Left with little, one Kentucky county slowly picks up the pieces after record floods

Estill County resident Joey Dobson surveys the yard of his aunt’s house, which was damaged by flooding in 2021 floods in Kentucky. Photo by Brooklyn Kelley | Staff

Brooklyn Kelley

With no way in and no way out, citizens of Estill County in Eastern Kentucky were left to watch as floods destroyed the fabric of their lives.

According to the National Weather Service, on March 3 the Kentucky River crested at 41 feet in Estill County – more than 17 feet above flood levels. Houses were hidden by water that carried debris from already ravaged towns. Many residents lost personal belongings, already hard to come by in a town with a poverty rate of 27 percent according to a 2016 assessment.

Estill was just one of Kentucky’s many counties severely affected by flooding in the first week of March. More than 49 local disasters were declared across the state, according to Kentucky Emergency Management. Estill declared a state of emergency on Monday, March 1, following heavy weekend rains.

A local landmark, the bridge crossing the Kentucky River, is marked with water levels following local floods. The markings show that this is the worst flood in county history. Estill’s Emergency Management office posted photos and videos of the damage on Facebook.

“This flood is like nothing most of us have ever seen,” one post said. “Everyone please be safe and stay home if possible.” Estill EMA also reported power outages in the county.

Since the town is located on the Kentucky River, flooding is a frequent occurrence. This time, the county seat of Irvine was cut off from aid as the water rose to cover roads. Residents were not able to evacuate due to road conditions, but their homes were not safe either.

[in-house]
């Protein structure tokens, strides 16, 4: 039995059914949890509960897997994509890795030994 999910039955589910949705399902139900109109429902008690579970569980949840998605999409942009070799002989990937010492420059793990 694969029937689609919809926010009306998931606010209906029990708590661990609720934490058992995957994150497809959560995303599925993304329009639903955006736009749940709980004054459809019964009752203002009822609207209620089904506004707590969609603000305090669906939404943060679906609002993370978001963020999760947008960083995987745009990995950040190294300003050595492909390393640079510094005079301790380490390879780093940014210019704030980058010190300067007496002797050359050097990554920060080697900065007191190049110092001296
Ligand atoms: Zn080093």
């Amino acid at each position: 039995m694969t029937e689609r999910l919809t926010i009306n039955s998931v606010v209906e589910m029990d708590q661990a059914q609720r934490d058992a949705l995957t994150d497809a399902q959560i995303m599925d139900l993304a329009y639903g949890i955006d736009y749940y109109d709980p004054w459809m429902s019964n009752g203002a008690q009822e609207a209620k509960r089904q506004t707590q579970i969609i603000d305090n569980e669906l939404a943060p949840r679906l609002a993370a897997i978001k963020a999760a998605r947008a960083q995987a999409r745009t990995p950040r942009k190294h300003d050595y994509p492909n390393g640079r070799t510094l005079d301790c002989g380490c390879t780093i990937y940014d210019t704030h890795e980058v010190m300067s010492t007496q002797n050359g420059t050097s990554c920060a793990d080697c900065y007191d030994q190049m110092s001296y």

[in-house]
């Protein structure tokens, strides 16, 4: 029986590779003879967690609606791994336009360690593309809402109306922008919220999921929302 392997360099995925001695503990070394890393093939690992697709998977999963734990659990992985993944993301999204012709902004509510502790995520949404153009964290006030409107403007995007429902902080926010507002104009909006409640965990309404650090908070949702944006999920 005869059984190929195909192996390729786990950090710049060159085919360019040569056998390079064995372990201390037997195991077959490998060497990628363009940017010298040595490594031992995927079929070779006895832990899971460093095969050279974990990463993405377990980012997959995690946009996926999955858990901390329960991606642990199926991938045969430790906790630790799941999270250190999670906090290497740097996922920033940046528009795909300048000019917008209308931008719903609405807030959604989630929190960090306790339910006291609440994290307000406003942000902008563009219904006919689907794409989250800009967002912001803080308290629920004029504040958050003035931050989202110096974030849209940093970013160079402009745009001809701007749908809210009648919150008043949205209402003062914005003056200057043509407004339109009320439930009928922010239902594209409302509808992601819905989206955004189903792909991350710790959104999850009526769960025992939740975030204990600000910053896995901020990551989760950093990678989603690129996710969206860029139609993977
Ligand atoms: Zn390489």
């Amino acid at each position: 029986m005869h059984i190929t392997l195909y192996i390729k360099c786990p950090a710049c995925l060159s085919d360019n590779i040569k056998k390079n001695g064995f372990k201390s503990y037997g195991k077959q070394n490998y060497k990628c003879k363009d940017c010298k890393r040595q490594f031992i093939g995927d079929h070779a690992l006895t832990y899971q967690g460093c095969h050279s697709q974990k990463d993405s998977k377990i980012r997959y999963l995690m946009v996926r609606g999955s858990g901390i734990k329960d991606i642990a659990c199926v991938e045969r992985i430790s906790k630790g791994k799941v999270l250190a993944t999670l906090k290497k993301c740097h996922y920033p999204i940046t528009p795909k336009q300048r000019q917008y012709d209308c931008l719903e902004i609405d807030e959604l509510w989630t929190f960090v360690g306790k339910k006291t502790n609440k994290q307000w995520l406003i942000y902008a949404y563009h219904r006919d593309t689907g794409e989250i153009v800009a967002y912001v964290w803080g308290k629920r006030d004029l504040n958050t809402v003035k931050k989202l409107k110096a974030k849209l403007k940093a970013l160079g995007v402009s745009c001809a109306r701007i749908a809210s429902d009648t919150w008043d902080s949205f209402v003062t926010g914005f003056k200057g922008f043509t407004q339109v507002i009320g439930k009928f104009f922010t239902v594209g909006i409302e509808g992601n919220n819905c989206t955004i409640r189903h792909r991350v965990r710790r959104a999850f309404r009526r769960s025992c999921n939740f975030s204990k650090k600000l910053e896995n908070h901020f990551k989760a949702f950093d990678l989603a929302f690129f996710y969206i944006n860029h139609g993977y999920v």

The Saturday following the flood, Joey Dobson stood in what remained of his aunt’s house reflecting on a sunny day that belied the damage done to his community. In his aunt’s house, the bottom portion of the walls was ruined and were demolished and only fragments of the flooring remained. In a second room, flooring was covered in debris that was coated in mud – the only thing left intact.

“Nobody in our family had ever seen this house even flooded,” Dobson said.

Dobson said that the house was his grandmother’s when she was living, and the last time his family saw water reach the house was in 1957, but that damage was minuscule compared to this. He was concerned for older community members who sustained property damage and would not be capable of repairs nor able to recover financially.

Few Estill residents have flood insurance because of its high cost and not living in a declared “flood zone.” Still, residents like Greg and Sharon Hardy sustained damage that left almost nothing salvageable.

The Hardys live in a trailer; Greg said the pair lost nearly everything after the flood waters rose to cover the top of the trailer, leaving only a small portion of the top of the roof exposed. Their floors remain caked in mud and their belongings ruined by the water that swept everything from its place.

“There’s just so much damage there,” Greg Hardy said. The hardest loss for this couple was the sentiment box they had been keeping with their daughter’s first haircut clippings, first outfit, and other mementos.